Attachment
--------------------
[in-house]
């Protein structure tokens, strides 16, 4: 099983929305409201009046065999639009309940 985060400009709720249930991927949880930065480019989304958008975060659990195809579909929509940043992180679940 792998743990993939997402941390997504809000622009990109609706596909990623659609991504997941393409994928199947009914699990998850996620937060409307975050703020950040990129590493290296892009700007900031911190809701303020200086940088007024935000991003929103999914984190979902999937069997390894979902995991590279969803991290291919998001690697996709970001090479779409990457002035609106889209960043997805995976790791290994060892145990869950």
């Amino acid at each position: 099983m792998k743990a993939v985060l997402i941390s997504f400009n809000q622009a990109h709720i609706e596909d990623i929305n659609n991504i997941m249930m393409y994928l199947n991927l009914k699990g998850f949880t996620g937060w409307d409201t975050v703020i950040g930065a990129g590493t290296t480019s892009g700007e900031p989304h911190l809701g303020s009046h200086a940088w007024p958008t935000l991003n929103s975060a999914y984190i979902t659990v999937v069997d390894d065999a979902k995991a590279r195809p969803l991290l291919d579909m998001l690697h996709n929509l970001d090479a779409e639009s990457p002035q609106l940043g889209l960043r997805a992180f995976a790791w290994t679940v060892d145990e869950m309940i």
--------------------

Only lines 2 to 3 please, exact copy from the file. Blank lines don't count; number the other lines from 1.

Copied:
């Protein structure tokens, strides 16, 4: 099983929305409201009046065999639009309940 985060400009709720249930991927949880930065480019989304958008975060659990195809579909929509940043992180679940 792998743990993939997402941390997504809000622009990109609706596909990623659609991504997941393409994928199947009914699990998850996620937060409307975050703020950040990129590493290296892009700007900031911190809701303020200086940088007024935000991003929103999914984190979902999937069997390894979902995991590279969803991290291919998001690697996709970001090479779409990457002035609106889209960043997805995976790791290994060892145990869950």
């Amino acid at each position: 099983m792998k743990a993939v985060l997402i941390s997504f400009n809000q622009a990109h709720i609706e596909d990623i929305n659609n991504i997941m249930m393409y994928l199947n991927l009914k699990g998850f949880t996620g937060w409307d409201t975050v703020i950040g930065a990129g590493t290296t480019s892009g700007e900031p989304h911190l809701g303020s009046h200086a940088w007024p958008t935000l991003n929103s975060a999914y984190i979902t659990v999937v069997d390894d065999a979902k995991a590279r195809p969803l991290l291919d579909m998001l690697h996709n929509l970001d090479a779409e639009s990457p002035q609106l940043g889209l960043r997805a992180f995976a790791w290994t679940v060892d145990e869950m309940i």